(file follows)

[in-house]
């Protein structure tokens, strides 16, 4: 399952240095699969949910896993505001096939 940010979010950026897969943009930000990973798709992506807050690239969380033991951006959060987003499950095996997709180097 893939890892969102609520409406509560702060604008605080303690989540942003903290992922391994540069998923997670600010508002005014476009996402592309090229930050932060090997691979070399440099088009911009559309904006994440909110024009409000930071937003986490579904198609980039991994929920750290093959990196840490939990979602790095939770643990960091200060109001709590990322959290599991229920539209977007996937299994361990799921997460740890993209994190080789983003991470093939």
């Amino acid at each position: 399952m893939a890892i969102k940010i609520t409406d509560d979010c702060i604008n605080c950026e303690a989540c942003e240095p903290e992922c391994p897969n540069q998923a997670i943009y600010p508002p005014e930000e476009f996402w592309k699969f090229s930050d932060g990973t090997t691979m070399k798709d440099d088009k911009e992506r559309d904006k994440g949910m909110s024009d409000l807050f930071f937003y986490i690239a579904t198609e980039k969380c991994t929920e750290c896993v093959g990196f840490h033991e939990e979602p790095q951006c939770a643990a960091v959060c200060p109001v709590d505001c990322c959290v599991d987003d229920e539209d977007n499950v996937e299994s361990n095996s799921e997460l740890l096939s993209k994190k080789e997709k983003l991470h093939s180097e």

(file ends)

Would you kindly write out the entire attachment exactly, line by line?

[in-house]
């Protein structure tokens, strides 16, 4: 399952240095699969949910896993505001096939 940010979010950026897969943009930000990973798709992506807050690239969380033991951006959060987003499950095996997709180097 893939890892969102609520409406509560702060604008605080303690989540942003903290992922391994540069998923997670600010508002005014476009996402592309090229930050932060090997691979070399440099088009911009559309904006994440909110024009409000930071937003986490579904198609980039991994929920750290093959990196840490939990979602790095939770643990960091200060109001709590990322959290599991229920539209977007996937299994361990799921997460740890993209994190080789983003991470093939």
């Amino acid at each position: 399952m893939a890892i969102k940010i609520t409406d509560d979010c702060i604008n605080c950026e303690a989540c942003e240095p903290e992922c391994p897969n540069q998923a997670i943009y600010p508002p005014e930000e476009f996402w592309k699969f090229s930050d932060g990973t090997t691979m070399k798709d440099d088009k911009e992506r559309d904006k994440g949910m909110s024009d409000l807050f930071f937003y986490i690239a579904t198609e980039k969380c991994t929920e750290c896993v093959g990196f840490h033991e939990e979602p790095q951006c939770a643990a960091v959060c200060p109001v709590d505001c990322c959290v599991d987003d229920e539209d977007n499950v996937e299994s361990n095996s799921e997460l740890l096939s993209k994190k080789e997709k983003l991470h093939s180097e």